European Union. Stratégie Grains (SG) forecasts total European Union (EU) wheat production at 146 MMT, down 9 percent year over year. Durum production is expected to increase to 9.10 MMT, up from 8.10 MMT in 2015/16, but soft (non-durum) wheat production will fall 10 percent to 136 MMT. Persistent rain hurt yields in top wheat producers France, Germany, United Kingdom and Poland. The rain also damaged wheat quality in France, Poland and parts of Germany, resulting in milling output percentages below their 5-year averages. Current SG estimates peg EU milling quality wheat output at 59 percent of total 2016/17 production, putting total EU soft wheat milling quality production at 81.1 MMT. That is 14 percent below the 5-year average and 25 percent lower than 2015/16. SG expects EU total wheat exports to fall to 26.6 MMT, down 21 percent year over year, if realized.

Argentina. Bolsa de Cereales Buenos Aires (Buenos Aires Grain Exchange) recently estimated farmers in Argentina planted 4.30 million hectares (10.6 million acres) of wheat for 2016/17, up 19 percent from 2015/16 in response to President Macri’s elimination of the wheat export tariff and currency devaluation. As of Sept. 1, Bolsa rated 63 percent of Argentine wheat in very good to excellent condition compared to the prior year when excessive rain damaged the crop. IGC pegged Argentine wheat production at 14.2 MMT, up 20 percent from 2015/16 if realized. However, the expected higher production will not offset an estimated 78 percent decrease in carry-in stocks, which fell to 1.0 MMT. Total Argentine wheat supply is predicted to fall 4 percent year over year to 15.2 MMT. Despite the smaller supply, IGC expects Argentina to export 8.50 MMT, on par with 2015/16 levels.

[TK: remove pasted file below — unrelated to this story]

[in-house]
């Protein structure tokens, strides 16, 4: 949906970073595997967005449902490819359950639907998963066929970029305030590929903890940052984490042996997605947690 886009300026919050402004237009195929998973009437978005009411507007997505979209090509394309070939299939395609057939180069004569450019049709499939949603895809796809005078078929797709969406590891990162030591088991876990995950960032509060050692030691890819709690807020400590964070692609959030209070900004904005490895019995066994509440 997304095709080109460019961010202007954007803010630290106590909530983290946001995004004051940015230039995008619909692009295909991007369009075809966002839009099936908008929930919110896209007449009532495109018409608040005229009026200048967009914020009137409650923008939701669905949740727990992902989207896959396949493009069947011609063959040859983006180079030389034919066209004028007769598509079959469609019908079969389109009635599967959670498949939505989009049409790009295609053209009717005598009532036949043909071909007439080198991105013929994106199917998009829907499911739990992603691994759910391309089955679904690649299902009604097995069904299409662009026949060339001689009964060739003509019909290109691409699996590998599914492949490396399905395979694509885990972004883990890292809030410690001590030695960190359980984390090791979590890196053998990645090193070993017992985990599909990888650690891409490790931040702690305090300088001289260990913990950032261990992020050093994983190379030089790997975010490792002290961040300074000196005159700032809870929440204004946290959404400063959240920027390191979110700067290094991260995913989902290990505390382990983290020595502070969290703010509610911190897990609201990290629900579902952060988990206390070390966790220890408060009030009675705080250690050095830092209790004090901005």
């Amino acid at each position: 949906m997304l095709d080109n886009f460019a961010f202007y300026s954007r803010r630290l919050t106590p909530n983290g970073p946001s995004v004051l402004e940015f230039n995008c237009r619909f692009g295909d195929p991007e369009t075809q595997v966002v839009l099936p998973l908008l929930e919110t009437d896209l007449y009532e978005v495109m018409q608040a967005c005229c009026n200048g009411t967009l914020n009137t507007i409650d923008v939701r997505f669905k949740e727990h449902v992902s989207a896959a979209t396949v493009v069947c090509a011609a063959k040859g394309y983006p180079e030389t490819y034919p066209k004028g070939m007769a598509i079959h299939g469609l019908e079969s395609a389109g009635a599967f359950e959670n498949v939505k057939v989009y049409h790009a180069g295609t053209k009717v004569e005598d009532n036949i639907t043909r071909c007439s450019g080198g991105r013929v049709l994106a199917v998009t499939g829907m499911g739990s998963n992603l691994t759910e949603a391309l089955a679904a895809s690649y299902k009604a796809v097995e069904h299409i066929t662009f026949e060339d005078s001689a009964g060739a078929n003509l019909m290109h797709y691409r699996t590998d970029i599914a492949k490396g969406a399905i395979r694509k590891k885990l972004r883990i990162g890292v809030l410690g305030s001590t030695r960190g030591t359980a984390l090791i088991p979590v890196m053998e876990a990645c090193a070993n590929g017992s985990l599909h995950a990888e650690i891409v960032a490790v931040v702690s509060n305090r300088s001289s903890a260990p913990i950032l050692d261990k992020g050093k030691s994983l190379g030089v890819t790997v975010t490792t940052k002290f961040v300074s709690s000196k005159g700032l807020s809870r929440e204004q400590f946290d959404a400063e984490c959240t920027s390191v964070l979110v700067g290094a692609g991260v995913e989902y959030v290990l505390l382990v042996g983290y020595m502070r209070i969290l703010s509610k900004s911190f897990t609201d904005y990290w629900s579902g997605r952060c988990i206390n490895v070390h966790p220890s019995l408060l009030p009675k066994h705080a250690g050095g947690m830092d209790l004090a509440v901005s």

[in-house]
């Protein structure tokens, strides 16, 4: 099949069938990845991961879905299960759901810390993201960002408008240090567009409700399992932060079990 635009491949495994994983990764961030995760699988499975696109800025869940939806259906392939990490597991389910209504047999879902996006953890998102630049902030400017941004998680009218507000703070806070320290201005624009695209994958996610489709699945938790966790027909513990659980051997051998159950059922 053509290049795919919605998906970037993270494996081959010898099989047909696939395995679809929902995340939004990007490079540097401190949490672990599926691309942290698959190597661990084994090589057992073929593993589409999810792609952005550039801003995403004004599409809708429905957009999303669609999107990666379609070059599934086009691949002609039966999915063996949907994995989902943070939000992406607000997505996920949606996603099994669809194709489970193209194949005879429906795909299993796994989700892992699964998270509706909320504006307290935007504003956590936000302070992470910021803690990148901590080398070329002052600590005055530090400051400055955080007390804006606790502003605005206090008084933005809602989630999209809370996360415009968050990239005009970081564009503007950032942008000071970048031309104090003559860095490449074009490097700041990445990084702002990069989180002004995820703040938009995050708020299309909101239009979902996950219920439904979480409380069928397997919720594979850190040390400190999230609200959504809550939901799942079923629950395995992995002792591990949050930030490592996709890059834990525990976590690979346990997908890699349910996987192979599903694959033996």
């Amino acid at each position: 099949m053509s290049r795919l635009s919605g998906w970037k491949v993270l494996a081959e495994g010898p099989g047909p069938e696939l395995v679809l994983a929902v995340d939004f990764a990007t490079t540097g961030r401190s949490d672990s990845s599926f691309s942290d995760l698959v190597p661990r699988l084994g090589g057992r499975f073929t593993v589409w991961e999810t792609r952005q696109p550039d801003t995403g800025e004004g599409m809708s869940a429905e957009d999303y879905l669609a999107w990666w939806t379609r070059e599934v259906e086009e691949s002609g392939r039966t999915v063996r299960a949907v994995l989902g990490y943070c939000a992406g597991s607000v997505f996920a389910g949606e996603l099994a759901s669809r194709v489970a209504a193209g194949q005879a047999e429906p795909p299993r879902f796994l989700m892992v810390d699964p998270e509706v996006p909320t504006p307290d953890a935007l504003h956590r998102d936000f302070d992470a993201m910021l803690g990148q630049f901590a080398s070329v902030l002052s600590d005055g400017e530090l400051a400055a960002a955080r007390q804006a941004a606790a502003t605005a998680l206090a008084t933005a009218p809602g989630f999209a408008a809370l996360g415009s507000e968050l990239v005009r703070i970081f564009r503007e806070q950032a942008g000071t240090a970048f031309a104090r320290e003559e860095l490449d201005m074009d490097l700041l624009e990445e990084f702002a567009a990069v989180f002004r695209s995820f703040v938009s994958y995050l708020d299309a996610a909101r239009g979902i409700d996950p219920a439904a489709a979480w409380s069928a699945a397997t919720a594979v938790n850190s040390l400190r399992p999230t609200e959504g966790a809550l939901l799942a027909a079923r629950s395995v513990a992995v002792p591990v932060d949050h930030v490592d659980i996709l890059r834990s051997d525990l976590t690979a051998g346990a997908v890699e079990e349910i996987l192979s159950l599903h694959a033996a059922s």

Australia. The Australian Bureau of Agricultural and Resource Economics and Sciences (ABARES) forecasts 2016/17 wheat production at 28.1 MMT, up 16 percent from 2015/16 due to very favorable weather conditions. If realized, production volume would be the second largest ever, behind the 2011/12 harvest of 29.6 MMT. Australian farmers increased planted wheat area for 2016/17 to 12.9 million hectares, up one percent from 2015/16. USDA expects Australian exports to increase to 19.5 MMT, up 22 percent from 2015/16 and 3 percent above the 5-year average.

Just this week, ABARES also reported that China’s wheat crop may also have quality problems and said, “the margins between milling and feed wheat prices are expected to be larger than usual” for the 2016/17 crop.

Together with its partner organizations across the United States, USW is testing more than 2,000 samples of wheat this year for its annual Crop Quality survey. The preliminary results are reported every Friday in the USW Harvest Report, and the final results for all classes are published in by-class reports and in our annual Crop Quality Report near the end of October. Please contact your local USW representative for more information about the USW Crop Quality survey, report or seminars.

Source: US Wheat Associates
By Stephanie Bryant-Erdmann, USW Market Analyst